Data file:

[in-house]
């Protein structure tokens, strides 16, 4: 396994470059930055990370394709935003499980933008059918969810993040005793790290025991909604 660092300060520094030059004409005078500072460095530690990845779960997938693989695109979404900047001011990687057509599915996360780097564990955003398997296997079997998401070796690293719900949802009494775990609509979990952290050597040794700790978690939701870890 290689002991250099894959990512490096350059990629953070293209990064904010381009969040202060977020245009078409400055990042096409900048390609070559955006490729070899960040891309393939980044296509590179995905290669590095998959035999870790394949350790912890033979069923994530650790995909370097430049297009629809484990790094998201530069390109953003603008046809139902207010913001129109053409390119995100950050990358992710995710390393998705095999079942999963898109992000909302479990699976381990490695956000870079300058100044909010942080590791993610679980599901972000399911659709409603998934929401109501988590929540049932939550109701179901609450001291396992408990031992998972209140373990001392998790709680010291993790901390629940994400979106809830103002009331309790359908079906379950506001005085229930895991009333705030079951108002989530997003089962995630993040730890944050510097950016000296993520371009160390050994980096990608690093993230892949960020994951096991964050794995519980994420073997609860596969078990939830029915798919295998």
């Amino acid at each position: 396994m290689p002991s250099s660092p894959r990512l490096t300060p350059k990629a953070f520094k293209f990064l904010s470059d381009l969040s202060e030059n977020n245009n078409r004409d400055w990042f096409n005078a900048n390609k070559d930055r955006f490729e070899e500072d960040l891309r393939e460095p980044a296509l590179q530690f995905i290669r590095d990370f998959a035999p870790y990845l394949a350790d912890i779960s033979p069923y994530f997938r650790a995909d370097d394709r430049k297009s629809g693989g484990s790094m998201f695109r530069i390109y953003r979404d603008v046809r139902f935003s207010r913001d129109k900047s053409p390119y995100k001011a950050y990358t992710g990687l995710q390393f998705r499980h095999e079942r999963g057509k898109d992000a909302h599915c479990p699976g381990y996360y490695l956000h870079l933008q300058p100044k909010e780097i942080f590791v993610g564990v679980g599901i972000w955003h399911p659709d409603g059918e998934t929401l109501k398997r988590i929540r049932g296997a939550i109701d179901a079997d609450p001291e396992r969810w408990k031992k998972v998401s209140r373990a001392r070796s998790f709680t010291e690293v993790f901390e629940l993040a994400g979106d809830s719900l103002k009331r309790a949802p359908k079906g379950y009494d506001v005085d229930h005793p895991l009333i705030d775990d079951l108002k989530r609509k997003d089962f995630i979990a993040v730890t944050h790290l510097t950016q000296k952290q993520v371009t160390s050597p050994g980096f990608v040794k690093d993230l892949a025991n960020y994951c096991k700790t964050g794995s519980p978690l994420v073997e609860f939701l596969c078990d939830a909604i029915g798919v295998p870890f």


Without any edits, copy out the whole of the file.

[in-house]
């Protein structure tokens, strides 16, 4: 396994470059930055990370394709935003499980933008059918969810993040005793790290025991909604 660092300060520094030059004409005078500072460095530690990845779960997938693989695109979404900047001011990687057509599915996360780097564990955003398997296997079997998401070796690293719900949802009494775990609509979990952290050597040794700790978690939701870890 290689002991250099894959990512490096350059990629953070293209990064904010381009969040202060977020245009078409400055990042096409900048390609070559955006490729070899960040891309393939980044296509590179995905290669590095998959035999870790394949350790912890033979069923994530650790995909370097430049297009629809484990790094998201530069390109953003603008046809139902207010913001129109053409390119995100950050990358992710995710390393998705095999079942999963898109992000909302479990699976381990490695956000870079300058100044909010942080590791993610679980599901972000399911659709409603998934929401109501988590929540049932939550109701179901609450001291396992408990031992998972209140373990001392998790709680010291993790901390629940994400979106809830103002009331309790359908079906379950506001005085229930895991009333705030079951108002989530997003089962995630993040730890944050510097950016000296993520371009160390050994980096990608690093993230892949960020994951096991964050794995519980994420073997609860596969078990939830029915798919295998």
């Amino acid at each position: 396994m290689p002991s250099s660092p894959r990512l490096t300060p350059k990629a953070f520094k293209f990064l904010s470059d381009l969040s202060e030059n977020n245009n078409r004409d400055w990042f096409n005078a900048n390609k070559d930055r955006f490729e070899e500072d960040l891309r393939e460095p980044a296509l590179q530690f995905i290669r590095d990370f998959a035999p870790y990845l394949a350790d912890i779960s033979p069923y994530f997938r650790a995909d370097d394709r430049k297009s629809g693989g484990s790094m998201f695109r530069i390109y953003r979404d603008v046809r139902f935003s207010r913001d129109k900047s053409p390119y995100k001011a950050y990358t992710g990687l995710q390393f998705r499980h095999e079942r999963g057509k898109d992000a909302h599915c479990p699976g381990y996360y490695l956000h870079l933008q300058p100044k909010e780097i942080f590791v993610g564990v679980g599901i972000w955003h399911p659709d409603g059918e998934t929401l109501k398997r988590i929540r049932g296997a939550i109701d179901a079997d609450p001291e396992r969810w408990k031992k998972v998401s209140r373990a001392r070796s998790f709680t010291e690293v993790f901390e629940l993040a994400g979106d809830s719900l103002k009331r309790a949802p359908k079906g379950y009494d506001v005085d229930h005793p895991l009333i705030d775990d079951l108002k989530r609509k997003d089962f995630i979990a993040v730890t944050h790290l510097t950016q000296k952290q993520v371009t160390s050597p050994g980096f990608v040794k690093d993230l892949a025991n960020y994951c096991k700790t964050g794995s519980p978690l994420v073997e609860f939701l596969c078990d939830a909604i029915g798919v295998p870890f």